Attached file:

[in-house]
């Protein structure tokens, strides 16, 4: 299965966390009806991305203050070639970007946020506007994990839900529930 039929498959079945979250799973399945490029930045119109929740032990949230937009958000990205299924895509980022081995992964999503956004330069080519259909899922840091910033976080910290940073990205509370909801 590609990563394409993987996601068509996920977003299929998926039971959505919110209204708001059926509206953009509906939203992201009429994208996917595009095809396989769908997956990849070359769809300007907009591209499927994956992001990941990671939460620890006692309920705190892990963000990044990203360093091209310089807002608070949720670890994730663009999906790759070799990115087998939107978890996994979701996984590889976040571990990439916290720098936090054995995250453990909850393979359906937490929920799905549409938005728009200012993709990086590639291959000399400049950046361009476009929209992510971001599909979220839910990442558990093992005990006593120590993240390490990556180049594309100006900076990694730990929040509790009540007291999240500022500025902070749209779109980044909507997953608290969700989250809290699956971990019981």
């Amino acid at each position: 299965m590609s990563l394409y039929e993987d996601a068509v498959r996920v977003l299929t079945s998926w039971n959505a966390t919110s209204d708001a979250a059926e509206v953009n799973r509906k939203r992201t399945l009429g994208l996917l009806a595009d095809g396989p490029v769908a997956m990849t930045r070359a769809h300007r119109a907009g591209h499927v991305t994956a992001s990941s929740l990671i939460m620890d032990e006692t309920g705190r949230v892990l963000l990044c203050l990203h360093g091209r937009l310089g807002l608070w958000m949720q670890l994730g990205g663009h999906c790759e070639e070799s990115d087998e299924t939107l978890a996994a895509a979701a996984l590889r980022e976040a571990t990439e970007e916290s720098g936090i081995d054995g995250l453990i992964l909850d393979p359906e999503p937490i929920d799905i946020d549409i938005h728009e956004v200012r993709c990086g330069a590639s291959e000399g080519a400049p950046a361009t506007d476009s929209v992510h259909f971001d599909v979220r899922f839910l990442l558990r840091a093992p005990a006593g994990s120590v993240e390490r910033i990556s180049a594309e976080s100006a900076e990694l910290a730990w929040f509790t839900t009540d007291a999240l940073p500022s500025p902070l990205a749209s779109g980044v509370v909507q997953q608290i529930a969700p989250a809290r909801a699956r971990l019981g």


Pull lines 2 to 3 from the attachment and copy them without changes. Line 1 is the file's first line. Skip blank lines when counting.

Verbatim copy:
């Protein structure tokens, strides 16, 4: 299965966390009806991305203050070639970007946020506007994990839900529930 039929498959079945979250799973399945490029930045119109929740032990949230937009958000990205299924895509980022081995992964999503956004330069080519259909899922840091910033976080910290940073990205509370909801 590609990563394409993987996601068509996920977003299929998926039971959505919110209204708001059926509206953009509906939203992201009429994208996917595009095809396989769908997956990849070359769809300007907009591209499927994956992001990941990671939460620890006692309920705190892990963000990044990203360093091209310089807002608070949720670890994730663009999906790759070799990115087998939107978890996994979701996984590889976040571990990439916290720098936090054995995250453990909850393979359906937490929920799905549409938005728009200012993709990086590639291959000399400049950046361009476009929209992510971001599909979220839910990442558990093992005990006593120590993240390490990556180049594309100006900076990694730990929040509790009540007291999240500022500025902070749209779109980044909507997953608290969700989250809290699956971990019981």
């Amino acid at each position: 299965m590609s990563l394409y039929e993987d996601a068509v498959r996920v977003l299929t079945s998926w039971n959505a966390t919110s209204d708001a979250a059926e509206v953009n799973r509906k939203r992201t399945l009429g994208l996917l009806a595009d095809g396989p490029v769908a997956m990849t930045r070359a769809h300007r119109a907009g591209h499927v991305t994956a992001s990941s929740l990671i939460m620890d032990e006692t309920g705190r949230v892990l963000l990044c203050l990203h360093g091209r937009l310089g807002l608070w958000m949720q670890l994730g990205g663009h999906c790759e070639e070799s990115d087998e299924t939107l978890a996994a895509a979701a996984l590889r980022e976040a571990t990439e970007e916290s720098g936090i081995d054995g995250l453990i992964l909850d393979p359906e999503p937490i929920d799905i946020d549409i938005h728009e956004v200012r993709c990086g330069a590639s291959e000399g080519a400049p950046a361009t506007d476009s929209v992510h259909f971001d599909v979220r899922f839910l990442l558990r840091a093992p005990a006593g994990s120590v993240e390490r910033i990556s180049a594309e976080s100006a900076e990694l910290a730990w929040f509790t839900t009540d007291a999240l940073p500022s500025p902070l990205a749209s779109g980044v509370v909507q997953q608290i529930a969700p989250a809290r909801a699956r971990l019981g």